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It’s an insight that resonates with the experience of John the Baptist, who found himself in a situation in which the challenges he faced threatened to steal his faith and hope.

Chained in a dingy cell, John, exhausted and disheartened, sent messengers to Jesus to pose a vital question: “Are you the Messiah . . . or should we keep looking?” (Matthew 11:3). After proclaiming Jesus as the One sent from God, things had not gone as John had expected.

I imagine a flood of dark thoughts overwhelming John. I thought you were the one, Jesus. Why aren’t you doing what the Messiah is supposed to do? Why are we sitting here waiting again? Did I believe a lie?

Does it encourage you to know that someone so faithful, who knew the Scriptures and had such bold faith, who had even baptized Jesus, still had such fundamental doubts?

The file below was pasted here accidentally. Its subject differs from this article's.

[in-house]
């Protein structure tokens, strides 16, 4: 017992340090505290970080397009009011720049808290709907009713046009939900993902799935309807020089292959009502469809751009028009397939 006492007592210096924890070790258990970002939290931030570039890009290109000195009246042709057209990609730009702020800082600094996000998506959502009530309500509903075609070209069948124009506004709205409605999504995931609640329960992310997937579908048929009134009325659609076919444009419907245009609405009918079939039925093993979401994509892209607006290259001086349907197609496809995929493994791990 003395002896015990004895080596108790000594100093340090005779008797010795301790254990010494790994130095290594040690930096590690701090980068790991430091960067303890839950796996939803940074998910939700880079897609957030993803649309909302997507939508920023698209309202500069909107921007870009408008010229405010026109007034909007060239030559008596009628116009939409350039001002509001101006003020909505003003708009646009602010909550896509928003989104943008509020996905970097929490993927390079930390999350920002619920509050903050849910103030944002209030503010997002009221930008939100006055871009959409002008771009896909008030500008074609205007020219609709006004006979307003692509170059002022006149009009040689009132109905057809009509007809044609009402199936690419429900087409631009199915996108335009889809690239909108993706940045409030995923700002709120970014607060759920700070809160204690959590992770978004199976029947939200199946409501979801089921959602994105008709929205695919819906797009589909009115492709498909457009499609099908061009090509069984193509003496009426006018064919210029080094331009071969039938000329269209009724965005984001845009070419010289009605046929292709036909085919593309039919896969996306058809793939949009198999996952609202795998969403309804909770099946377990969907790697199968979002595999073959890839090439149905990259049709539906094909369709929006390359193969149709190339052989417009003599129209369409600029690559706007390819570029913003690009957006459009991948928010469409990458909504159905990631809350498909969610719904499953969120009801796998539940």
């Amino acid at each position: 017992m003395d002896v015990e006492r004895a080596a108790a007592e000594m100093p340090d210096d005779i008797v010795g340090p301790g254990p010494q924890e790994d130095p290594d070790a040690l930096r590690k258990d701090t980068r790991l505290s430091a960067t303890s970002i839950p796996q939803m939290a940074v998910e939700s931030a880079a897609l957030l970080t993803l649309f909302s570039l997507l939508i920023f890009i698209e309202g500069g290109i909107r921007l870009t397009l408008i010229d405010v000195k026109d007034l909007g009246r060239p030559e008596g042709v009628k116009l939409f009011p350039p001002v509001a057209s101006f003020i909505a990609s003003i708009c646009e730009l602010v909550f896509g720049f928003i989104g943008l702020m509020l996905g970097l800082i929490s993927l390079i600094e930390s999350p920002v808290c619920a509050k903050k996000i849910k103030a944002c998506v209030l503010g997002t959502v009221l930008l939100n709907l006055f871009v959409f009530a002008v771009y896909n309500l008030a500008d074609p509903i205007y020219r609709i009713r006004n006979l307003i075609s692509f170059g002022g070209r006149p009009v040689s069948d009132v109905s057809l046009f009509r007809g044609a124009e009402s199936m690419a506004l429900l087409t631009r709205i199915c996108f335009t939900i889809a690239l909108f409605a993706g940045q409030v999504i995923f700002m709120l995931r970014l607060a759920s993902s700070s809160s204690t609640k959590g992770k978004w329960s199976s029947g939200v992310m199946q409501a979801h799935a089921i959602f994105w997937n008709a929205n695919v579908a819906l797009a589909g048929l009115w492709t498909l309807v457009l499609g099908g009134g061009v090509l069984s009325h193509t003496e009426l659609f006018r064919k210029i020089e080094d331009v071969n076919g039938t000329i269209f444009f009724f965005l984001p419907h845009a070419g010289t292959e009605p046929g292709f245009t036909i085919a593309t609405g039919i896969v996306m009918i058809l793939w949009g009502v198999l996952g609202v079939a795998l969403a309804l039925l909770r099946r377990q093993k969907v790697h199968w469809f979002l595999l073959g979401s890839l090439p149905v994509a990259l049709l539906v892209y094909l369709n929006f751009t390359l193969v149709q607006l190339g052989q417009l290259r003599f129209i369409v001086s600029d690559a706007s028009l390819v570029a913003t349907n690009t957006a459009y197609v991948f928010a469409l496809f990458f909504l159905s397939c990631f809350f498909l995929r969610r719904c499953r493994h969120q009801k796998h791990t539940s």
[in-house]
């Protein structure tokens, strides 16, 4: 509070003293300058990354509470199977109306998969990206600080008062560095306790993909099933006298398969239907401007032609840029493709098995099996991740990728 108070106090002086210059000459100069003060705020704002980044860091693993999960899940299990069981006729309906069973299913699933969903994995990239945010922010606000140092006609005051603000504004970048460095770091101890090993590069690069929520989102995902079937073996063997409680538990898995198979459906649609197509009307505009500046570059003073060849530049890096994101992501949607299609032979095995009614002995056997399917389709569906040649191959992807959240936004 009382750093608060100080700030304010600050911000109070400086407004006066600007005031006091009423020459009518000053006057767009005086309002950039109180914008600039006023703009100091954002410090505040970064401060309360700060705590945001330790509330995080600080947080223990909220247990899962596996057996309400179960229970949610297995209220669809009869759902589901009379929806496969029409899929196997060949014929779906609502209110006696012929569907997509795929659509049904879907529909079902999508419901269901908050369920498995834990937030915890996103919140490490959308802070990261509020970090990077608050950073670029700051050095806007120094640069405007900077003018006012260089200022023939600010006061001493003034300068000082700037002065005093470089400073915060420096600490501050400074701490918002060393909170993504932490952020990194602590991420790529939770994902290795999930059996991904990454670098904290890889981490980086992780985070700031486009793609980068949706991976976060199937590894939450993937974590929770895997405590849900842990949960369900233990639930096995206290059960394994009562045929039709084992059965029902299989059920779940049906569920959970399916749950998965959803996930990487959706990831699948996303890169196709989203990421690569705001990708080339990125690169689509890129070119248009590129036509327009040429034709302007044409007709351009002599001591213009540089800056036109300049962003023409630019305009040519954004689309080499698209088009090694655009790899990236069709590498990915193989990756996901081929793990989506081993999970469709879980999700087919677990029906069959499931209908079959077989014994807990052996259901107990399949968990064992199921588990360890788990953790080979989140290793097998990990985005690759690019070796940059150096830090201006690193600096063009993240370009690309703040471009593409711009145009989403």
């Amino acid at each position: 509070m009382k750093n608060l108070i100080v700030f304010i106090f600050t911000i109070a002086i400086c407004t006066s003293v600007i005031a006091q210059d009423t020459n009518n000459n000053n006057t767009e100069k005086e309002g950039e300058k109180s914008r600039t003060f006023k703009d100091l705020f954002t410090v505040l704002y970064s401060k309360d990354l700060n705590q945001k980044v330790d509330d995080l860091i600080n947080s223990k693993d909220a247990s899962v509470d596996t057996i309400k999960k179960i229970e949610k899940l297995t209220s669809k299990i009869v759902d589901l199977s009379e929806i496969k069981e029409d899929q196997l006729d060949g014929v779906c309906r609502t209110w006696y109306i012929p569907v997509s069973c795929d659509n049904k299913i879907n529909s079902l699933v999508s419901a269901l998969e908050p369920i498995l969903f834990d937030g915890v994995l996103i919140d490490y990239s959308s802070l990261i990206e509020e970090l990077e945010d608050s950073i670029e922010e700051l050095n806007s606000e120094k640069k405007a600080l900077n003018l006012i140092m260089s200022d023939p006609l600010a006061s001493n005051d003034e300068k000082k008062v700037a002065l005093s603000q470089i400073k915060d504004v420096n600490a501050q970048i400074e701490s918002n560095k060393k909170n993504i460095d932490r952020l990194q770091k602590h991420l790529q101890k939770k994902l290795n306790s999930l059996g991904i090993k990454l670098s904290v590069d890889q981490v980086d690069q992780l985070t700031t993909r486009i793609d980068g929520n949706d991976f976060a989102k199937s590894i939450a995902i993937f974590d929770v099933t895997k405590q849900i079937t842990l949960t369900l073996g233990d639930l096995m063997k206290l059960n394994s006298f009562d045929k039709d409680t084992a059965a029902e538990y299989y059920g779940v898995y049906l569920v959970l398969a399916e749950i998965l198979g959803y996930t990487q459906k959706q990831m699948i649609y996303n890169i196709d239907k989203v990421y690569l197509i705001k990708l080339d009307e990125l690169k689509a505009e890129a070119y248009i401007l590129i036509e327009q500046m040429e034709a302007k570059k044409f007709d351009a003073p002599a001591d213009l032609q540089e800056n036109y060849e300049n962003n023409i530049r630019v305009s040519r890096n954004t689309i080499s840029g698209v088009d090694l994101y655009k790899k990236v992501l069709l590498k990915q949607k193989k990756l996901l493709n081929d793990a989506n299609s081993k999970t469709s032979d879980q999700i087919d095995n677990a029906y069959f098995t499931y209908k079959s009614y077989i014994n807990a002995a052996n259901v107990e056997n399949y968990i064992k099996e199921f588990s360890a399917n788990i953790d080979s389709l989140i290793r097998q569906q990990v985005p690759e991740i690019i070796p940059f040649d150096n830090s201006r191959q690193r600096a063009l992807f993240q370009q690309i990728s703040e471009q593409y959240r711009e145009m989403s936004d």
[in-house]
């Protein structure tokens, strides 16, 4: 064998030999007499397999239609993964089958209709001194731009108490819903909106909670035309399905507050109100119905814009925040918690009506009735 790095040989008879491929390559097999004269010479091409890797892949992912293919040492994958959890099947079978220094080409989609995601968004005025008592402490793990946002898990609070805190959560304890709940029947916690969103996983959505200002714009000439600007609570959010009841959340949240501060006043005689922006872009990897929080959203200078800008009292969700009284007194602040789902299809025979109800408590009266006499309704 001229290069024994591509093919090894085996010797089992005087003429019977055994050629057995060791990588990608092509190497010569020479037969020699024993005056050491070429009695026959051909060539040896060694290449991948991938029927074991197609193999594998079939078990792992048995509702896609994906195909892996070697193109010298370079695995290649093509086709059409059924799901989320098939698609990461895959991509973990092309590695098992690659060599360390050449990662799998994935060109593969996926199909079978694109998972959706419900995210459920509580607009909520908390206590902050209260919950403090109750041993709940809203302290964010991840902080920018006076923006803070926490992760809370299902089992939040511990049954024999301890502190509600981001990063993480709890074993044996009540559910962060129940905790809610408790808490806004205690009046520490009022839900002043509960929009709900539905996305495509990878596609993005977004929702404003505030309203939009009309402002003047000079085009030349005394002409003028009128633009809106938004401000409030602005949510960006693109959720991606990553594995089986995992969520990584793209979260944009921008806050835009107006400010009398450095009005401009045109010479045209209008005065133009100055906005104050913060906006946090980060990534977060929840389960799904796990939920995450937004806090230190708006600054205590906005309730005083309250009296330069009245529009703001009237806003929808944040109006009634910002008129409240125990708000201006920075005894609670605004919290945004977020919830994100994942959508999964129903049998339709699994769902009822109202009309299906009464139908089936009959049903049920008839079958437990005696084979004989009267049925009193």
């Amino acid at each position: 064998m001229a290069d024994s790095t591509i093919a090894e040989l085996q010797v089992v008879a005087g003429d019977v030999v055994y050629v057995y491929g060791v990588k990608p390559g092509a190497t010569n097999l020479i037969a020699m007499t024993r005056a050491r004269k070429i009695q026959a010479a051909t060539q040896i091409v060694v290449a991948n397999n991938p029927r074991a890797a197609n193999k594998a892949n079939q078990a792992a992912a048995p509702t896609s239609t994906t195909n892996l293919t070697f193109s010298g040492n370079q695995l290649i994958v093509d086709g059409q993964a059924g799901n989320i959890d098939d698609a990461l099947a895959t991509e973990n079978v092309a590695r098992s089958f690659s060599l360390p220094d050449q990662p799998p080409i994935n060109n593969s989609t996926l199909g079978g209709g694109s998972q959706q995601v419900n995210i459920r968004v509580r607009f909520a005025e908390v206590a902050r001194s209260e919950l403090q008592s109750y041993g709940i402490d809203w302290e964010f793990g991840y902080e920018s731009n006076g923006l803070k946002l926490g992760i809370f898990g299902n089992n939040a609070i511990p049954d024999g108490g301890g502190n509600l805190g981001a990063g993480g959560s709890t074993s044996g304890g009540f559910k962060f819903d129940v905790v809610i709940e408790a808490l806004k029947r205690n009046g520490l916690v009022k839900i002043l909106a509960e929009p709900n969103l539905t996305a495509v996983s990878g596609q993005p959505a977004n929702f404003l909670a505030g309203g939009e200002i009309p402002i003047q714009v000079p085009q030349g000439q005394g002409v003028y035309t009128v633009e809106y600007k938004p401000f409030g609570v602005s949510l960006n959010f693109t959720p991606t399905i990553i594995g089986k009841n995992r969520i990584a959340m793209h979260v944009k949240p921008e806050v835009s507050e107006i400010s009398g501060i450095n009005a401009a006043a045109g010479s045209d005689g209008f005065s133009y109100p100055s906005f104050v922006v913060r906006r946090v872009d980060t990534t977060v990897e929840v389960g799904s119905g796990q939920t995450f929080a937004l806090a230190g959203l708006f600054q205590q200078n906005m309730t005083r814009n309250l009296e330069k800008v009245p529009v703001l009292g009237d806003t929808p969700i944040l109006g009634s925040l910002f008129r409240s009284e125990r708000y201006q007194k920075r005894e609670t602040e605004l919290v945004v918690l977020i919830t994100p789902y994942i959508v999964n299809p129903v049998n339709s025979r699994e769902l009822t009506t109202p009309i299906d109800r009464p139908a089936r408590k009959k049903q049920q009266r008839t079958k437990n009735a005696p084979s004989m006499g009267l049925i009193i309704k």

Jesus didn’t unleash a theological lecture or scold the messengers for their questions. Instead, He told them to tell John what they’d seen: ”The blind see, the lame walk, those with leprosy are cured, the deaf hear, the dead are raised to life, and the Good News is being preached to the poor” (Matthew 11:4-5). Jesus told them to tell John they’d seen Him doing the very things the prophet Isaiah had promised God would do when He arrived (Isaiah 35:1-6, 61:1-7).

So, no, John hadn’t believed a lie; God had indeed arrived.

Like John, we experience much waiting and much confusion. But we keep watching; we move into and through our uncertainty. We keep bringing our doubts and our hopes to Jesus—the One who will not fail us.

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